I don't think I or my blog could be considered as the 'fast food' type, but just in case, I'm declaring this space a Slow-er Food spot - at least for this year. I'm not going 'whole hog' here, because we are a large family and sometimes convenience is just more ... well ... convenient, but I am all for rolling the clock back on our food choices and taking the time to really notice what we're eating, how it's being prepared and what it actually tastes like. There's nothing worse than finishing a meal without having tasted it because you're too busy to notice. Slow food is also usually more budget friendly and that suits my Scot spirit just fine.
2009 is a time to put on the brakes and do the Sunday drive. I expect my food posts to reflect that and am starting with this one.
The other day we all took turns making butter. I've done it lots before, but it's more fun to do it with other people. My mom can recall her grandfather sitting on his porch in a rocking chair, rocking away and shaking a big jar filled with cream - helping grandma to get her butter made.
If you've never made butter, it's the simplest of foods to make. All you need is a large jar and some heavy cream. I poured a single cup of heavy cream into a one-quart glass jar, tightened down the lid and passed it around for everyone to shake. You need room for the cream to move, so make sure your jar is at least twice the volume of the cream you're adding.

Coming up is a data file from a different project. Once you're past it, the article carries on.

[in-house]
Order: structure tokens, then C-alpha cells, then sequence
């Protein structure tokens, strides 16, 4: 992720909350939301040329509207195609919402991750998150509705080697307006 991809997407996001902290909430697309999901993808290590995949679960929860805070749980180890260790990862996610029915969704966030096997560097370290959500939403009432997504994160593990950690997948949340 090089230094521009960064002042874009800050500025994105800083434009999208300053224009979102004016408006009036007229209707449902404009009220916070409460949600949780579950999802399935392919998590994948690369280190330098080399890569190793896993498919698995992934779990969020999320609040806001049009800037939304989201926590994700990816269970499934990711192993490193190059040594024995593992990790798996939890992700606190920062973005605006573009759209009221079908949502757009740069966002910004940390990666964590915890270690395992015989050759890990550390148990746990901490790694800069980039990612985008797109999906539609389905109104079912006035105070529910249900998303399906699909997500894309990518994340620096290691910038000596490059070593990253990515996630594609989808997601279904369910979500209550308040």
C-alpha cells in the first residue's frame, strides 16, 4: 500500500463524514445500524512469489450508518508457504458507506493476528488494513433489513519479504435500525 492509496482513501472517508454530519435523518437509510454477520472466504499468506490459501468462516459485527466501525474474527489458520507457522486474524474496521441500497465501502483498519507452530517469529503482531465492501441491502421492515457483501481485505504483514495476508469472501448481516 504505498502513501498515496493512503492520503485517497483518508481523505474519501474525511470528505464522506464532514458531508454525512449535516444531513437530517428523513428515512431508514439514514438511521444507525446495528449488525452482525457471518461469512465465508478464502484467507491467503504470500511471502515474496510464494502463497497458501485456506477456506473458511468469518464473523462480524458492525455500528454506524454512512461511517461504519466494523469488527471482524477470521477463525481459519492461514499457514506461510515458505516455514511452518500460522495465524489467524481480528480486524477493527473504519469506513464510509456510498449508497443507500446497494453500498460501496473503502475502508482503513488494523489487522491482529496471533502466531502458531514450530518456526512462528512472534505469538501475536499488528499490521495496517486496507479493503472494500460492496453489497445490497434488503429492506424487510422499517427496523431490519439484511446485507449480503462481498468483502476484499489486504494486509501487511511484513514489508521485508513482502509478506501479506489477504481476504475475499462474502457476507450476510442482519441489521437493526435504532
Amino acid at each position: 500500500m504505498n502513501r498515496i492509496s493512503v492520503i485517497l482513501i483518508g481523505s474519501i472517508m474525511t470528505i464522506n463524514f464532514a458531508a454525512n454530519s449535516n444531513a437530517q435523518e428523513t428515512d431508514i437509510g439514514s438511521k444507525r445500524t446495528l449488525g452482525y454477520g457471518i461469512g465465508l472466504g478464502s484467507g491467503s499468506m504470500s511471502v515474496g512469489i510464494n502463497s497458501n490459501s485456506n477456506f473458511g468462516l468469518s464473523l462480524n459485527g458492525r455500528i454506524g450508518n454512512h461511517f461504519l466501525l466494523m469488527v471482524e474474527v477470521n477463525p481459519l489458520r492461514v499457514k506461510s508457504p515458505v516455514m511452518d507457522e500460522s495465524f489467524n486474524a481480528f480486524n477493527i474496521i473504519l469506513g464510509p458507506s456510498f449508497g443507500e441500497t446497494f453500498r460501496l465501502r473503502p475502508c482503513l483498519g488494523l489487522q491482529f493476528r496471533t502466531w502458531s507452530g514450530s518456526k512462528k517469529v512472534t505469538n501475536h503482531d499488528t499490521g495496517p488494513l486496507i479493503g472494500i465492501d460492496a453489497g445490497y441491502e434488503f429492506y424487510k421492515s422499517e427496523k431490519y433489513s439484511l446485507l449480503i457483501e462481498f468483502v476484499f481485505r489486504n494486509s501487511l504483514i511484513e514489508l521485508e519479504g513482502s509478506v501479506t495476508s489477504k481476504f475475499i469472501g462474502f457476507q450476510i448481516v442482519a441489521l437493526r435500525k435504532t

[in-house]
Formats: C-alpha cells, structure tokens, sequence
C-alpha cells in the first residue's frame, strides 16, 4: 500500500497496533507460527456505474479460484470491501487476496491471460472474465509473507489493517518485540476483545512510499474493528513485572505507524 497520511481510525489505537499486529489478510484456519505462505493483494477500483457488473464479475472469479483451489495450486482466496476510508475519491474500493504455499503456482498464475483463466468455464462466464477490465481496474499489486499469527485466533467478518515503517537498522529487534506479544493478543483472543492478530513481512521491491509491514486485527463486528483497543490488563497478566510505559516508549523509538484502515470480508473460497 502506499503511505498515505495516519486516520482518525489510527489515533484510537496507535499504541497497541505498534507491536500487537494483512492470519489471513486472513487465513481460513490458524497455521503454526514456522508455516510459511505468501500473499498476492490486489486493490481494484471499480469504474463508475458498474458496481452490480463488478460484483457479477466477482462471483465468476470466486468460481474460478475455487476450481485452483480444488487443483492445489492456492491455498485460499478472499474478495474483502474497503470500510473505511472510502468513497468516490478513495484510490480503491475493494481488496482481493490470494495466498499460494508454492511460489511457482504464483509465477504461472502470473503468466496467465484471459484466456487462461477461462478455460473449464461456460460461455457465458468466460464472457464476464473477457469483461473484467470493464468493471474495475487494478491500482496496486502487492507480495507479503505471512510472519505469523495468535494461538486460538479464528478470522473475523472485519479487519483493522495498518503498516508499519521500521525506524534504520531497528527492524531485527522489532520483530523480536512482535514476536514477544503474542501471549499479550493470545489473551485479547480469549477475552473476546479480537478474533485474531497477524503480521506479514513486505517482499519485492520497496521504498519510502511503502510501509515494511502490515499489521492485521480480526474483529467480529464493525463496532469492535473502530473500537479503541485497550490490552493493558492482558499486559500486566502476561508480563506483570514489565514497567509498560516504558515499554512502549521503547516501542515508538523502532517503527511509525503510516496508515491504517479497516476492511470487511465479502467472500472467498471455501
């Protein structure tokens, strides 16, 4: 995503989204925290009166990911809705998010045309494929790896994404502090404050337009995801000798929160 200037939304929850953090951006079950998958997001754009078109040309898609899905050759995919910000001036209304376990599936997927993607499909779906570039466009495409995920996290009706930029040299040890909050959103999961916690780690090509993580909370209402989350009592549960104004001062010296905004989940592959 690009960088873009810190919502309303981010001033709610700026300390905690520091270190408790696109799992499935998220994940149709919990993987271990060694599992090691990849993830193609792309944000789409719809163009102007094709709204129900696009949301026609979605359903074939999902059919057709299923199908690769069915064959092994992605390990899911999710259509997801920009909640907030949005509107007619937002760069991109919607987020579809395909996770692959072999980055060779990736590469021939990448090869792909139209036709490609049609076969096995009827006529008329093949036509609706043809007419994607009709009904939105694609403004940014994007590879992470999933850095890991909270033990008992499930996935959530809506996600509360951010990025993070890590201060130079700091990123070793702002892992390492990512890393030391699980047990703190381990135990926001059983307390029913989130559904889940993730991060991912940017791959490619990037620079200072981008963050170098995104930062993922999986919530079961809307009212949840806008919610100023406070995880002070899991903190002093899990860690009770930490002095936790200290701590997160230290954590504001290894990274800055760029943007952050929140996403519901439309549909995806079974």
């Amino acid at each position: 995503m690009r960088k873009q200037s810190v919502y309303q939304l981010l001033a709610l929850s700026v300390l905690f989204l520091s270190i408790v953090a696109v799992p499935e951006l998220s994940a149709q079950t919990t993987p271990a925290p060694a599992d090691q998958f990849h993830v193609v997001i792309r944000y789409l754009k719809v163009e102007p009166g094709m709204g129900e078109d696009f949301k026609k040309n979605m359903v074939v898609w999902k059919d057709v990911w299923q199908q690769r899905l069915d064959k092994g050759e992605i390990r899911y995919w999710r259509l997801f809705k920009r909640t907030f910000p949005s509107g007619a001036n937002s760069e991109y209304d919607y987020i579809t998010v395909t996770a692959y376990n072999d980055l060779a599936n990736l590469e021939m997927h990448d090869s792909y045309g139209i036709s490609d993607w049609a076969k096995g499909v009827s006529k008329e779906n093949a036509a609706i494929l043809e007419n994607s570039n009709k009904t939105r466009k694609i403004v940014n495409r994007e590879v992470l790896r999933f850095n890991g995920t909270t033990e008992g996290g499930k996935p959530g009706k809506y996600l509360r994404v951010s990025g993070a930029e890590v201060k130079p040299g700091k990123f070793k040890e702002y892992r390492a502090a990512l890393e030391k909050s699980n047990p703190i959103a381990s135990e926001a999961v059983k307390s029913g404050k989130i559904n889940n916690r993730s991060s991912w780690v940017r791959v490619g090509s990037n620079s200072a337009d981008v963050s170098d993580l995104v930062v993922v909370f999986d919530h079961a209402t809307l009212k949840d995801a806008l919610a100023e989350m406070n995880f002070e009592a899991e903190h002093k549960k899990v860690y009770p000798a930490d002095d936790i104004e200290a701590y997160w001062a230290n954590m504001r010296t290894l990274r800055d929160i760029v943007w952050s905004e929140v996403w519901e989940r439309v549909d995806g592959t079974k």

It really doesn't matter how you shake it; back and forth, up and down, around in circles if you want - just shake it for a while and soon enough you'll get butter. If you've ever been told not to beat heavy cream for too long, this is the reason why. The next step after whipped cream is butter.
Shake the jar until a lump of butter forms; this took us about 25 minutes with everyone pausing while passing the jar. Make sure the cream is good and cold and once there is a firm ball of butter in the jar, pour out the contents into a large bowl.
Rinse the whey from the butter and continue rinsing while you knead the butter. The water needs to be very cold for this part.
Once the water runs clear, add salt if you like and you're done! We got just over a half cup of butter from one cup of cream.
My daughter Megan said it was the best butter she's ever had. I do believe she's right.